After receiving recognition for his successful tenure as the host of the G-20 summit in 2022, President Joko Widodo seamlessly transitioned into the Chair of the Association of Southeast Asian Nations (ASEAN).
As a founding member of this 10-nation bloc, Indonesia, also home to the ASEAN permanent secretariat, is looked up to by other member states for its moderate policies. Indonesia’s regional model has prioritised economic growth, setting an example for ASEAN to focus on cooperative development primarily centred around economic advancement.
President Widodo established himself as a non-aligned broker during his successful G-20 presidency, allowing Indonesia to effectively mediate between different ideological blocs. He strived to maintain stable economic relations for Indonesia and the developing world, aiming to bridge the gap between the West and Russia in the aftermath of the Ukraine war.
However, dealing with issues within ASEAN presents a different set of challenges compared to those addressed at the G-20. ASEAN’s decisions have direct implications for its member countries, making it a matter of utmost importance. Indonesia’s 2023 Chairmanship theme, “ASEAN Matters: Epicentrum of Growth,” seeks to promote the region’s economic potential to global trade and investment partners.
Building on the tone set during his G-20 presidency and hosting the first of two ASEAN Summits last month, President Widodo called for the bloc to unite and address the challenges facing the region. One immediate concern ASEAN faces is the situation in Myanmar, which has been a major source of worry since the military takeover in January 2021.
Different voices within ASEAN suggest various approaches to dealing with the Myanmar junta. Marty Natalegawa, the former Indonesian foreign minister, believes that leaving the seat empty provides the military a comfort zone where they can evade accountability.
Lack of meaningful progress
Malaysia, which has shouldered the burden of Rohingya refugees, expresses frustration with the lack of meaningful progress within ASEAN regarding the violent conflicts in its own backyard. Anwar Ibrahim, Malaysia’s prime minister, has called for a new vision that allows flexibility to navigate the way forward while maintaining ASEAN’s non-intervention principles.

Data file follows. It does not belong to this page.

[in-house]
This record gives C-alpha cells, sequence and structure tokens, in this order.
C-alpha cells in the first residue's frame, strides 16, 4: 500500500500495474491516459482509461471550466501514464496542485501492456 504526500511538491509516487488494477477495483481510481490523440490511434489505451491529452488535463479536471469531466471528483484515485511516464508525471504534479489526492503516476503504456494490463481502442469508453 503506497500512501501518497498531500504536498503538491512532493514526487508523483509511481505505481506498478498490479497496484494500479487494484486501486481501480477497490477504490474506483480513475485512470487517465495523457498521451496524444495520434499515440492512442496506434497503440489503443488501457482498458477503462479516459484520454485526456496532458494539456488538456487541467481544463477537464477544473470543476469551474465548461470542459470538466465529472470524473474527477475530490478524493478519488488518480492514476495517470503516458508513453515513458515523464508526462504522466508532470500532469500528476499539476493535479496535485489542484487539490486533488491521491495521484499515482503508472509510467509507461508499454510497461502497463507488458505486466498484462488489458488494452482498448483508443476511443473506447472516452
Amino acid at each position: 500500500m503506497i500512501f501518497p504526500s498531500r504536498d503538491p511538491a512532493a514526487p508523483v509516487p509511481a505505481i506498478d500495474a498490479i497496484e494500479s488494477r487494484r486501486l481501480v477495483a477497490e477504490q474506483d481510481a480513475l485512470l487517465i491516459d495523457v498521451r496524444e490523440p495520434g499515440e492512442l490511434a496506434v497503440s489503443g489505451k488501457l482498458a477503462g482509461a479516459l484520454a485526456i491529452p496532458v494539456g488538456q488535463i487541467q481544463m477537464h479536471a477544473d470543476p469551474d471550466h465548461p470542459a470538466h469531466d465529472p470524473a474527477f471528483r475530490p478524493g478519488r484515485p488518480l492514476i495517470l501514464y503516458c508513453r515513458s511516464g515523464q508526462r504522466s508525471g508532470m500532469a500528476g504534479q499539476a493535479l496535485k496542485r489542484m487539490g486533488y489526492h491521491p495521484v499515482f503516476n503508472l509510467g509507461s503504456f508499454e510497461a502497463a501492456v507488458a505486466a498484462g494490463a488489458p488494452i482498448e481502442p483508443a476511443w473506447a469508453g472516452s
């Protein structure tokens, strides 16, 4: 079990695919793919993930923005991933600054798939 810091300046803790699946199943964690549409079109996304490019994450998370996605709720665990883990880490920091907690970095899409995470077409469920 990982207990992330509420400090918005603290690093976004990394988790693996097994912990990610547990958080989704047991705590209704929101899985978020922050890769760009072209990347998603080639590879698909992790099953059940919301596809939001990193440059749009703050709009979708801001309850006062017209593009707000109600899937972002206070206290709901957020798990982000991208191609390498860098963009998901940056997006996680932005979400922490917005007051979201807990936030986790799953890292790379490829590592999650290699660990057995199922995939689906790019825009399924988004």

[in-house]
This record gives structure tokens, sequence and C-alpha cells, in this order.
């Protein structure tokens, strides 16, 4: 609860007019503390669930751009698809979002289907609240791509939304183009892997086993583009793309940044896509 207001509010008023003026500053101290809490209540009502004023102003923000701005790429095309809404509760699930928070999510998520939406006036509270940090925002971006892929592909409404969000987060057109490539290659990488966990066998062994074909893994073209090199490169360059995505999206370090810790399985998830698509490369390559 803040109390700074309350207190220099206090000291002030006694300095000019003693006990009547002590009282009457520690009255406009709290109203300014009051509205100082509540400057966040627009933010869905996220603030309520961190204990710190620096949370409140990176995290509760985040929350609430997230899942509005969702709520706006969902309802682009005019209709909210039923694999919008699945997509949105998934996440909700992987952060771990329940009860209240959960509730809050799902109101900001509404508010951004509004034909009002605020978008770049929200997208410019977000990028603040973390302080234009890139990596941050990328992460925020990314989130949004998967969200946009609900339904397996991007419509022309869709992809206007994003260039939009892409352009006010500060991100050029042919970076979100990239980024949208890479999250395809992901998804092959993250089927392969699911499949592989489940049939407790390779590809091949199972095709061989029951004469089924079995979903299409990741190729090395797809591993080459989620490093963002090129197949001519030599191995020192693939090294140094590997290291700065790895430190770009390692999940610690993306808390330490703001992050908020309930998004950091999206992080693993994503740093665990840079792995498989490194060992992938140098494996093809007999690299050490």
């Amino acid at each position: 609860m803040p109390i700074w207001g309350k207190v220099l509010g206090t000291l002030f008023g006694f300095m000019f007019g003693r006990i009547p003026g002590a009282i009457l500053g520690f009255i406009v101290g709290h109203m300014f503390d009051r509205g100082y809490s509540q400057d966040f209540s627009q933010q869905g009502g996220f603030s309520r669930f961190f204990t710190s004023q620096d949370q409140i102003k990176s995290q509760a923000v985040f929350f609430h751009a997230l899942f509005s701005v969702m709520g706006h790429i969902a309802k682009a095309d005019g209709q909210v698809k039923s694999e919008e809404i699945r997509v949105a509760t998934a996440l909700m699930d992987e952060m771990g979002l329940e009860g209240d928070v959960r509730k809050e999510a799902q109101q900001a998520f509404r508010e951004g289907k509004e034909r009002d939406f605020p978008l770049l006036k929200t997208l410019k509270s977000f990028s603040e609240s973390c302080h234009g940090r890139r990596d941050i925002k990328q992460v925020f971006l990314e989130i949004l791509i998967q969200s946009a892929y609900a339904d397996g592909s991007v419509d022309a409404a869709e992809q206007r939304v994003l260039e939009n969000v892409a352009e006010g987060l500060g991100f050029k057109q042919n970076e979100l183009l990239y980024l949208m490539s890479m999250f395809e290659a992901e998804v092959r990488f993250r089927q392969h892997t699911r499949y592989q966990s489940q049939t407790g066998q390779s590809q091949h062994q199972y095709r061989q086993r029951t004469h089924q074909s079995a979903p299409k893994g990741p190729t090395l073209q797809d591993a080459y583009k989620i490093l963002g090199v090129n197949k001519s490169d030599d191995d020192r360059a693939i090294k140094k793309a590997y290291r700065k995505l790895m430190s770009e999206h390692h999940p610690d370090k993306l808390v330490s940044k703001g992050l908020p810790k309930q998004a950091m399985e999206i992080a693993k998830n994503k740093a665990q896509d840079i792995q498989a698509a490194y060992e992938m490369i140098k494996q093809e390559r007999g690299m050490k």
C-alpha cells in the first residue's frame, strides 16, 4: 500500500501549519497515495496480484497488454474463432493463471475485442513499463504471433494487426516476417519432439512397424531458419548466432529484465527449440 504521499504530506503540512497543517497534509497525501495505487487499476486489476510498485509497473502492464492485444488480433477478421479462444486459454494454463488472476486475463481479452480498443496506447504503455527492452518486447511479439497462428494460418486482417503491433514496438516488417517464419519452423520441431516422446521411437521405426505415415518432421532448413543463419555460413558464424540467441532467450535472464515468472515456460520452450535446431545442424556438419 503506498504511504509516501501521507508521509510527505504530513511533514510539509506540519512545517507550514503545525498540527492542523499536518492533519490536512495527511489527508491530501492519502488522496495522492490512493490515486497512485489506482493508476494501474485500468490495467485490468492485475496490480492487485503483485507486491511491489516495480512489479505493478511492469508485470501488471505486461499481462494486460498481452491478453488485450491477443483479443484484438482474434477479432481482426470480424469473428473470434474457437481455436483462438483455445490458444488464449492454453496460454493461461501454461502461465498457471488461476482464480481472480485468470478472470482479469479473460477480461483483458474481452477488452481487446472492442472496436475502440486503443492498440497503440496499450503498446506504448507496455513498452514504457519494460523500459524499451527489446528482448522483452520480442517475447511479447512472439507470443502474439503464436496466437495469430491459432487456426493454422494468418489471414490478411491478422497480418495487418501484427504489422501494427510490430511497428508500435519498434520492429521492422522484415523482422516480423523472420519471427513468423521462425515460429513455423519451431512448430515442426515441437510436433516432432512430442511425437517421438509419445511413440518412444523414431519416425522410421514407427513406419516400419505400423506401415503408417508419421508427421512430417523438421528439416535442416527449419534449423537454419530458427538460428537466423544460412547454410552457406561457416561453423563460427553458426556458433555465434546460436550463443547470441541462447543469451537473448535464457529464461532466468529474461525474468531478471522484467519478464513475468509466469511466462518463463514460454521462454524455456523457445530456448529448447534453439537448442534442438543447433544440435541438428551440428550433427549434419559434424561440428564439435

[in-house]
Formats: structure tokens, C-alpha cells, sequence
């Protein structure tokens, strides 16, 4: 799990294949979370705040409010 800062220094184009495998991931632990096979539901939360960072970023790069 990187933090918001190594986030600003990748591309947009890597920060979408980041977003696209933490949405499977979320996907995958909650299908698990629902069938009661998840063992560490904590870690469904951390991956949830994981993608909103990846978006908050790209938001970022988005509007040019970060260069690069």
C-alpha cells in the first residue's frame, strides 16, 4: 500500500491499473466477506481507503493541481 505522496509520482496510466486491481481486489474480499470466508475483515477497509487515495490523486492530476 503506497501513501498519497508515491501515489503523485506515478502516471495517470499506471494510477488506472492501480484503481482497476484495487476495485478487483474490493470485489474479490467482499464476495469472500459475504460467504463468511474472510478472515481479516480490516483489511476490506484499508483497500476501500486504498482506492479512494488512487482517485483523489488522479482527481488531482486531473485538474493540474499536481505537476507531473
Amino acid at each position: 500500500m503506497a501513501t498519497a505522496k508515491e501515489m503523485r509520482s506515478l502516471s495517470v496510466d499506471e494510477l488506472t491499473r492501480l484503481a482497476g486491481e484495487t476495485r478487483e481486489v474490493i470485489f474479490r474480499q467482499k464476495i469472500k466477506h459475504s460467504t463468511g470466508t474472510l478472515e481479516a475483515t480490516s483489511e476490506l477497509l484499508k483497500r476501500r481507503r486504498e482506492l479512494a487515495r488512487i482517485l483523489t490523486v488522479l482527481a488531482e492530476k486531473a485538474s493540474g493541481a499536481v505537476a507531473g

ASEAN’s policy of non-interference and consensus-driven decision-making prevents radical departures from existing policies. President Widodo faced a challenging choice, balancing member frustration over the Myanmar stalemate with the risk of creating divisions within ASEAN by taking more forceful action.
Ultimately, ASEAN adopted a cautious consensus-driven approach by emphasising the implementation of the 5-point plan agreed upon with Myanmar, aimed at restoring normality. Despite the generals’ resistance, ASEAN decided to maintain the current level of Myanmar’s participation in its meetings, allowing for unofficial involvement.
Myanmar has been plagued by a low-level insurgency since the civilian government was toppled, hindering the delivery of much-needed humanitarian aid.
ASEAN’s accelerated development
ASEAN leaders have called for the creation of a conducive environment for safe and timely humanitarian assistance and inclusive national dialogues. The organisation has also expressed concern over the violence in Myanmar and urged an immediate cessation of all forms of violence and the use of force.
President Widodo, while recognising the situation in Myanmar, emphasised that it should not hinder ASEAN’s accelerated development. Another significant issue ASEAN faces is its approach towards China and the contested claims of some member states in the South China Sea.
President Ferdinand Marcos Jr. of the Philippines, following new agreements with the US, expressed a desire for a more decisive and unified action from ASEAN regarding this matter. In response, ASEAN welcomed initiatives to expedite the negotiations on the Code of Conduct (COC) to effectively manage disputes in the South China Sea.
The greatest pressure on ASEAN lies in maintaining its neutrality amid the growing geoeconomic and geostrategic competition between the US and China. For now, ASEAN remains firm in its position, recognising that maintaining neutrality is essential for preserving its centrality.
Sajjad Ashraf served as an adjunct professor at the Lee Kuan Yew School of Public Policy, National University of Singapore from 2009 to 2017. He was a member of Pakistan Foreign Service from 1973 to 2008 and served as ambassador to several countries.